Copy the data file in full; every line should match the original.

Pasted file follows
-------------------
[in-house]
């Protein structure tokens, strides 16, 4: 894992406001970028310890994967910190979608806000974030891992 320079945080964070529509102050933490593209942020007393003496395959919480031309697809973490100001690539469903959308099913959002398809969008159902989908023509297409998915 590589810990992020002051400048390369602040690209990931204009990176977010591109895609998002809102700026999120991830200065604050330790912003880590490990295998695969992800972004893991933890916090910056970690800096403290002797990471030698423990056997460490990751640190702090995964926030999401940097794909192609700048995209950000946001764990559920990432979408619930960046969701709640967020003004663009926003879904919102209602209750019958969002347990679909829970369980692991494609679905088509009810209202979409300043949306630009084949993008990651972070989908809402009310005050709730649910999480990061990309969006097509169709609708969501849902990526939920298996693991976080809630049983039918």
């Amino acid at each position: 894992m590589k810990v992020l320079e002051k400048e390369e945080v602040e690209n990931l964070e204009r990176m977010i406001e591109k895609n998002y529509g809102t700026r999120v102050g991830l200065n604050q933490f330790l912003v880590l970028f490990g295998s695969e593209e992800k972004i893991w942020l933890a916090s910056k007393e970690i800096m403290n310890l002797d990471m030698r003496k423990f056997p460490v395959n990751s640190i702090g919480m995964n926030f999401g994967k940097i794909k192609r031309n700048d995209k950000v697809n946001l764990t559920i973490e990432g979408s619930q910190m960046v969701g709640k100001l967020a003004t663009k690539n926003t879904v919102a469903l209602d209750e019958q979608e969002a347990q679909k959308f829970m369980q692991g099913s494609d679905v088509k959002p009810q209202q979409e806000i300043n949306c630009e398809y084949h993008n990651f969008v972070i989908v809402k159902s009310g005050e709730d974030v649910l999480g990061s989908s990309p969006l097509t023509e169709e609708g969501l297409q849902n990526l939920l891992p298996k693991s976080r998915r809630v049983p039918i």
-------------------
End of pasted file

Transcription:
[in-house]
């Protein structure tokens, strides 16, 4: 894992406001970028310890994967910190979608806000974030891992 320079945080964070529509102050933490593209942020007393003496395959919480031309697809973490100001690539469903959308099913959002398809969008159902989908023509297409998915 590589810990992020002051400048390369602040690209990931204009990176977010591109895609998002809102700026999120991830200065604050330790912003880590490990295998695969992800972004893991933890916090910056970690800096403290002797990471030698423990056997460490990751640190702090995964926030999401940097794909192609700048995209950000946001764990559920990432979408619930960046969701709640967020003004663009926003879904919102209602209750019958969002347990679909829970369980692991494609679905088509009810209202979409300043949306630009084949993008990651972070989908809402009310005050709730649910999480990061990309969006097509169709609708969501849902990526939920298996693991976080809630049983039918």
């Amino acid at each position: 894992m590589k810990v992020l320079e002051k400048e390369e945080v602040e690209n990931l964070e204009r990176m977010i406001e591109k895609n998002y529509g809102t700026r999120v102050g991830l200065n604050q933490f330790l912003v880590l970028f490990g295998s695969e593209e992800k972004i893991w942020l933890a916090s910056k007393e970690i800096m403290n310890l002797d990471m030698r003496k423990f056997p460490v395959n990751s640190i702090g919480m995964n926030f999401g994967k940097i794909k192609r031309n700048d995209k950000v697809n946001l764990t559920i973490e990432g979408s619930q910190m960046v969701g709640k100001l967020a003004t663009k690539n926003t879904v919102a469903l209602d209750e019958q979608e969002a347990q679909k959308f829970m369980q692991g099913s494609d679905v088509k959002p009810q209202q979409e806000i300043n949306c630009e398809y084949h993008n990651f969008v972070i989908v809402k159902s009310g005050e709730d974030v649910l999480g990061s989908s990309p969006l097509t023509e169709e609708g969501l297409q849902n990526l939920l891992p298996k693991s976080r998915r809630v049983p039918i």